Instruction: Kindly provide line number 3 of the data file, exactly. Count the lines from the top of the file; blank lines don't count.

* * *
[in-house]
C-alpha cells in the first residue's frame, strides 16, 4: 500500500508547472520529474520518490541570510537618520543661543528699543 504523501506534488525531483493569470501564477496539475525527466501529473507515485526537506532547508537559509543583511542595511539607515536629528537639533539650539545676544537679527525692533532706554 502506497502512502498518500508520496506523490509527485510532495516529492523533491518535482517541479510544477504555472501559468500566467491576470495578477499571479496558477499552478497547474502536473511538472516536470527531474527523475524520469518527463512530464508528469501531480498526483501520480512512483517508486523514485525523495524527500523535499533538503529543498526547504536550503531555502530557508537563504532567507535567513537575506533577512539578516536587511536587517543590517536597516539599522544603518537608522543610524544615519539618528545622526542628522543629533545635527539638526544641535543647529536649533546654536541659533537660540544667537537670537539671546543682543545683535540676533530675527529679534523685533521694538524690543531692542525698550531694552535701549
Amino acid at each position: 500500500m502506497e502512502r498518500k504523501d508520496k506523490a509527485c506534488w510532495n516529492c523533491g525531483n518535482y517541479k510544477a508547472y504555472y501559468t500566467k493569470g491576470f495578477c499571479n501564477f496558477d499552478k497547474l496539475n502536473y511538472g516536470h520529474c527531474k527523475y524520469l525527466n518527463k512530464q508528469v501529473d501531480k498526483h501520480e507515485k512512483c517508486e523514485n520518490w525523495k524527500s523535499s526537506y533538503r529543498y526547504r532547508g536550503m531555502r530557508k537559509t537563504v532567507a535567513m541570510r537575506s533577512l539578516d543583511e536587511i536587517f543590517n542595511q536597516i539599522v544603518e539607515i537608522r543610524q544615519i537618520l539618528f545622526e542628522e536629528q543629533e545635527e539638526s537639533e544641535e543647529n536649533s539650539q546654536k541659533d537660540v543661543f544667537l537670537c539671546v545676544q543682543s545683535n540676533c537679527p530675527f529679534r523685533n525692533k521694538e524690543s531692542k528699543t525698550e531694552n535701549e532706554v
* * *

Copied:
Amino acid at each position: 500500500m502506497e502512502r498518500k504523501d508520496k506523490a509527485c506534488w510532495n516529492c523533491g525531483n518535482y517541479k510544477a508547472y504555472y501559468t500566467k493569470g491576470f495578477c499571479n501564477f496558477d499552478k497547474l496539475n502536473y511538472g516536470h520529474c527531474k527523475y524520469l525527466n518527463k512530464q508528469v501529473d501531480k498526483h501520480e507515485k512512483c517508486e523514485n520518490w525523495k524527500s523535499s526537506y533538503r529543498y526547504r532547508g536550503m531555502r530557508k537559509t537563504v532567507a535567513m541570510r537575506s533577512l539578516d543583511e536587511i536587517f543590517n542595511q536597516i539599522v544603518e539607515i537608522r543610524q544615519i537618520l539618528f545622526e542628522e536629528q543629533e545635527e539638526s537639533e544641535e543647529n536649533s539650539q546654536k541659533d537660540v543661543f544667537l537670537c539671546v545676544q543682543s545683535n540676533c537679527p530675527f529679534r523685533n525692533k521694538e524690543s531692542k528699543t525698550e531694552n535701549e532706554v